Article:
Title:
ACHROMATIC PHASE-CONTRAST IMAGING
Kind Code:
A1


Abstract:
An achromatic phase-contrast imaging apparatus for examining an object of interest is provided which comprises two different phase gratings which have different pitches. Thus, the imaging apparatus yields phase-contrast information for two different energies. Thus, phase-information over a wider energy band can be used.



Inventors:
Roessl, Ewald (Ellerau, DE)
Koehler, Thomas (Norderstedt, DE)
Application Number:
13/260424
Publication Date:
01/26/2012
Filing Date:
03/19/2010
Assignee:
KONINKLIJKE PHILIPS ELECTRONICS N.V. (EINDHOVEN, NL)
Primary Class:
International Classes:
G01N23/20
View Patent Images:



Primary Examiner:
KAO, CHIH CHENG G
Attorney, Agent or Firm:
PHILIPS INTELLECTUAL PROPERTY & STANDARDS (465 Columbus Avenue Suite 340, Valhalla, NY, 10595, US)
Claims:
1. Phase contrast imaging apparatus for examining an object of interest, the apparatus (100) comprising: a source (101) for generating a beam of radiation; a detector (102) for detecting the radiation after it has passed the object of interest (103); a first phase grating (104) positioned between the source (101) and the detector (102) and having a first pitch; a second phase grating (105) positioned between the source (101) and the detector (102) and having a second pitch; wherein the first pitch is different from the second pitch.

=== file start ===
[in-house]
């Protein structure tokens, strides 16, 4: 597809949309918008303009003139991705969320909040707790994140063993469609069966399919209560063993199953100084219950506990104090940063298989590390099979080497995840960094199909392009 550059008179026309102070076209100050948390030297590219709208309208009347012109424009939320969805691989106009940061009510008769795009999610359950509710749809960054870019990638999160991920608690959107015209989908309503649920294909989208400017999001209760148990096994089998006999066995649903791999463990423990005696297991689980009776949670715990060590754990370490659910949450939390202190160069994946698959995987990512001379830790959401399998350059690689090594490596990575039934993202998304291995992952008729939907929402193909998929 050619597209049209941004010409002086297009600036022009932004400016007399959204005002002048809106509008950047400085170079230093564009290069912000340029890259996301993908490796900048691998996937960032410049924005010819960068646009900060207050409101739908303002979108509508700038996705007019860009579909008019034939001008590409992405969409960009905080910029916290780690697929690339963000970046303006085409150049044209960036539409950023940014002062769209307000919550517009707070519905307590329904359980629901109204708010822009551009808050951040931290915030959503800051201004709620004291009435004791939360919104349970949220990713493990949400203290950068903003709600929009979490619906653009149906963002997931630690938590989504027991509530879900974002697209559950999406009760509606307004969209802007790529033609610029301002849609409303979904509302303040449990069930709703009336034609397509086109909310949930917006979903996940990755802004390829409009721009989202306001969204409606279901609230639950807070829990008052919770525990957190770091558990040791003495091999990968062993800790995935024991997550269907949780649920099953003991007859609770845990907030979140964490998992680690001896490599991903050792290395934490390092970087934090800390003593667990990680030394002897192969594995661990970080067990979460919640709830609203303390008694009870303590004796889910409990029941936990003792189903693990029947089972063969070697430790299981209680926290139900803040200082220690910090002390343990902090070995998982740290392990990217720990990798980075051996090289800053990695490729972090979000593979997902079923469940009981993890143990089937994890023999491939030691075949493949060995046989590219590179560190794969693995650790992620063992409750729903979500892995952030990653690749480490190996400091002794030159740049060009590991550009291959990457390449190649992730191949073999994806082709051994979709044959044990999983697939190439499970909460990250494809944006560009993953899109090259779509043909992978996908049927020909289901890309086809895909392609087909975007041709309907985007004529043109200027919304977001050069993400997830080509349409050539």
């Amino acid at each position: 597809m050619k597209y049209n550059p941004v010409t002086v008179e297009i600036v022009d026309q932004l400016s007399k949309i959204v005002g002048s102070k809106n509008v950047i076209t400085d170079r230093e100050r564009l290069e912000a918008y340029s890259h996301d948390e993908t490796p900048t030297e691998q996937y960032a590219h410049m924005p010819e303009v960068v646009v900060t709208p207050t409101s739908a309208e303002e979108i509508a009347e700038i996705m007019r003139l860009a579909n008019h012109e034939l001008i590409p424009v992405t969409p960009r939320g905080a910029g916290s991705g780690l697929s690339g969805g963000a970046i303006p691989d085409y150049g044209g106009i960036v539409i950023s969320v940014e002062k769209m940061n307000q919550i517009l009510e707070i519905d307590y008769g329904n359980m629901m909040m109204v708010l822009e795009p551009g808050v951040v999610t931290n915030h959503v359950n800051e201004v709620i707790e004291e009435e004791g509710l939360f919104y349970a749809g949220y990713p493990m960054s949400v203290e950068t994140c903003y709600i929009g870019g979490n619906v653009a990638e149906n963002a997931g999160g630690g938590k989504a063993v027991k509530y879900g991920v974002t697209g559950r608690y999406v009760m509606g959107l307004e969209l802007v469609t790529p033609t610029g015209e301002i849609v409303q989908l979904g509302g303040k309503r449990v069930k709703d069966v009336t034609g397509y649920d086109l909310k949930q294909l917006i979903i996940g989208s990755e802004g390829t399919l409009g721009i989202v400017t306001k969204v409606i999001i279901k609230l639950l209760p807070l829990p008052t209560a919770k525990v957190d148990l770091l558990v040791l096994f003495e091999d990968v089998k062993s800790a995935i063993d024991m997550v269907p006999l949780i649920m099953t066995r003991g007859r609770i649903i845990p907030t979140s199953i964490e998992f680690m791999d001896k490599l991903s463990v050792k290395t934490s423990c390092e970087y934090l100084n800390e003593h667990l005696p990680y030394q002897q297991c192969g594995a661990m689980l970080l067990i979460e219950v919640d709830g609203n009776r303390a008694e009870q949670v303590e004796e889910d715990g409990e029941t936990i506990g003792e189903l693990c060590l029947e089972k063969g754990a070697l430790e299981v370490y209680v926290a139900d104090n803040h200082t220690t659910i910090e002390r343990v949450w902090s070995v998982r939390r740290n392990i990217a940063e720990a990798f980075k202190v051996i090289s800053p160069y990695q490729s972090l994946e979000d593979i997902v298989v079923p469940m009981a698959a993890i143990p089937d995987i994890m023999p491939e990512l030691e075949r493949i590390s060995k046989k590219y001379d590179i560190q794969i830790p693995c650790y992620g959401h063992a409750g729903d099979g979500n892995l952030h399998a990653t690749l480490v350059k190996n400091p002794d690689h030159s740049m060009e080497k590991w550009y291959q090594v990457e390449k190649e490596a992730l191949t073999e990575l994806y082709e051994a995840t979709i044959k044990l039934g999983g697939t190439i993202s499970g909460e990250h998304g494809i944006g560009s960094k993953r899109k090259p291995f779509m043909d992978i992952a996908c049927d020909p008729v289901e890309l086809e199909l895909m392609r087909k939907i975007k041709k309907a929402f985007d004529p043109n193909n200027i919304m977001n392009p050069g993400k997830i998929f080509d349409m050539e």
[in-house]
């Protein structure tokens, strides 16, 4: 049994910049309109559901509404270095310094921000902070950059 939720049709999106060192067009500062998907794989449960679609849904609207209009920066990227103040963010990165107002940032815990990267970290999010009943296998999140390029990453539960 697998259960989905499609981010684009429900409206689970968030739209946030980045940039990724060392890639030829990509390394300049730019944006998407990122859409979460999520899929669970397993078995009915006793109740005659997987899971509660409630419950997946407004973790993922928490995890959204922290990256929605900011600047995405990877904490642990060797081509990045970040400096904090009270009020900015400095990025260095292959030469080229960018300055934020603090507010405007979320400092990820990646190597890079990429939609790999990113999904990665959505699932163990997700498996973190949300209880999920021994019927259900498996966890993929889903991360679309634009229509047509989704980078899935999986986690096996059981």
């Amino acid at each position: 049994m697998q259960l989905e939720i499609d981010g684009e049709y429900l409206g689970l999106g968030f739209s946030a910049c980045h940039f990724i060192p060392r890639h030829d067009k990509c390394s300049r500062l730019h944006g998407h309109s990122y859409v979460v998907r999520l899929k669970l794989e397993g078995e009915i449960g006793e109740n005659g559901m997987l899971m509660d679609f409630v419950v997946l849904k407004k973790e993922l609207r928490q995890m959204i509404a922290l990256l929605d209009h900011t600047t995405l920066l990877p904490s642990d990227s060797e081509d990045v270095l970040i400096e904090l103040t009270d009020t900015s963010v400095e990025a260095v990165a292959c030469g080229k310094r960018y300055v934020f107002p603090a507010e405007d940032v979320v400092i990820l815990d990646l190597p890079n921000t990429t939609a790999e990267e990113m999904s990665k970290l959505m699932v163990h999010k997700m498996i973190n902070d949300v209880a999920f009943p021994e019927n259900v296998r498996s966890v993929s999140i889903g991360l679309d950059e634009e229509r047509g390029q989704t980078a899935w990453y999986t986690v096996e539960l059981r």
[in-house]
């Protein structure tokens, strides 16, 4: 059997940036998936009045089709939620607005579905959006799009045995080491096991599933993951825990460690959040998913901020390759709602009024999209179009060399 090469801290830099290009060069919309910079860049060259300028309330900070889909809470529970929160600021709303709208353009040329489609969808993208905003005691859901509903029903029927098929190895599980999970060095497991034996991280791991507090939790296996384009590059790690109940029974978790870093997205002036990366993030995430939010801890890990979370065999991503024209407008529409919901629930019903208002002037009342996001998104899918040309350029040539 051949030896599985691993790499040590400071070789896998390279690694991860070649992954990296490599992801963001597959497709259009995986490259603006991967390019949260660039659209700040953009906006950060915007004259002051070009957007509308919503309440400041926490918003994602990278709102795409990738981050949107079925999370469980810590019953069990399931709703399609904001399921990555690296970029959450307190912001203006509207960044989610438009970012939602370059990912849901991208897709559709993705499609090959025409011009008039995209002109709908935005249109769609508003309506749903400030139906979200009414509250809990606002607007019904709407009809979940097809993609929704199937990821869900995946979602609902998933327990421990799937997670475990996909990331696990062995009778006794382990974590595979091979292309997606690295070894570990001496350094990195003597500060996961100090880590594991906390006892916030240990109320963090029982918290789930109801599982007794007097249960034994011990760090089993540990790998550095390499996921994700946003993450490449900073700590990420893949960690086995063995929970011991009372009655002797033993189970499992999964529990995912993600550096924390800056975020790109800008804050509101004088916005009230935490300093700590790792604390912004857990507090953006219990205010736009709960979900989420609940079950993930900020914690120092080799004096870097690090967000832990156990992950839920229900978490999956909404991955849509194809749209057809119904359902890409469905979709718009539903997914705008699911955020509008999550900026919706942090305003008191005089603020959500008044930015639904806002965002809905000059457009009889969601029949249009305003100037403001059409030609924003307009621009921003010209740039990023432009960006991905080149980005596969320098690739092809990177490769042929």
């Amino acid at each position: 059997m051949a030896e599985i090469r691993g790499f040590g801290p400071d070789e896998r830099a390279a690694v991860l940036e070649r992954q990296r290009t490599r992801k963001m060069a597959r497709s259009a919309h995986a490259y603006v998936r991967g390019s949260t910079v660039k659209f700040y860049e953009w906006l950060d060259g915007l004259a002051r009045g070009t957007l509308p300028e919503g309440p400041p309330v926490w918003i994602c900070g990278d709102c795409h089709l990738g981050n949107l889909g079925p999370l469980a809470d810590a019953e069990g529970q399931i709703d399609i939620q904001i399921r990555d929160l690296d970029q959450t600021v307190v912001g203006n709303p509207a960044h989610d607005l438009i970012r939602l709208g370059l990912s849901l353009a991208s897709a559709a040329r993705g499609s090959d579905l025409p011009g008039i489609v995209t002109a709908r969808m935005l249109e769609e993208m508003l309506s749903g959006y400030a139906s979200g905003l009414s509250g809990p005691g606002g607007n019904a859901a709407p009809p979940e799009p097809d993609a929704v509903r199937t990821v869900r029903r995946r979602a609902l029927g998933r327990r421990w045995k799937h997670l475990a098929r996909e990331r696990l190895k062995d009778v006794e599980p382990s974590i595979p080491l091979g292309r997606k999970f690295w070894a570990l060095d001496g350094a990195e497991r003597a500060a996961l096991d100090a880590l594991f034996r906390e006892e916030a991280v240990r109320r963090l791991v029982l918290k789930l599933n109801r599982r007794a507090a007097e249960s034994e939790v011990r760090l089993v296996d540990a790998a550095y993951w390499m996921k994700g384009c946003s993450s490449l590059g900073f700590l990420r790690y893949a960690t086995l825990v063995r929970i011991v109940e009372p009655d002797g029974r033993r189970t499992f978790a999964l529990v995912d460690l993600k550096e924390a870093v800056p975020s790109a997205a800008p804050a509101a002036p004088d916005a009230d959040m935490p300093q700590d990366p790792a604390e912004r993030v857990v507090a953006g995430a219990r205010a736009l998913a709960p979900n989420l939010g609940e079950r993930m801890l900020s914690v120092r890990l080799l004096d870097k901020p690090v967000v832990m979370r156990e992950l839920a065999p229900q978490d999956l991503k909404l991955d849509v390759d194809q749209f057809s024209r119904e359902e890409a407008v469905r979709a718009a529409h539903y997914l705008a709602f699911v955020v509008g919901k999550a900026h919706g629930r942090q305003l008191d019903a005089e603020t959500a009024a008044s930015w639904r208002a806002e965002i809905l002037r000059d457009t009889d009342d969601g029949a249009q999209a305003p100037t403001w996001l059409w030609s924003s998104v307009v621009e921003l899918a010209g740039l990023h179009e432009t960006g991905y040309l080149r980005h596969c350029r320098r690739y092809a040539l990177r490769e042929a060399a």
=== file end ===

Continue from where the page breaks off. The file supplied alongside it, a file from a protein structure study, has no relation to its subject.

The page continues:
2. Imaging apparatus of claim 1, wherein the second phase grating (105) is positioned adjacent to the first phase grating (104).

3. Imaging apparatus of claim 1, wherein the second phase grating (105) is positioned a predetermined distance from the first phase grating (104).

4. Imaging apparatus of claim 1, wherein the first pitch corresponds to a first energy of the radiation; wherein the second pitch corresponds to a second energy of the radiation; and wherein the first phase grating (104) has a Talbot distance for the first energy; and wherein the second phase grating (105) has the same Talbot distance for the second energy.

5. Imaging apparatus of claim 4, wherein the first energy is two times the second energy.

6. Imaging apparatus of claim 1, further comprising: a third grating (106); wherein the third grating (106) is an absorption grating which is positioned in front of the detector (102); and wherein the third grating (106) has a third pitch which is different from the first pitch and the second pitch.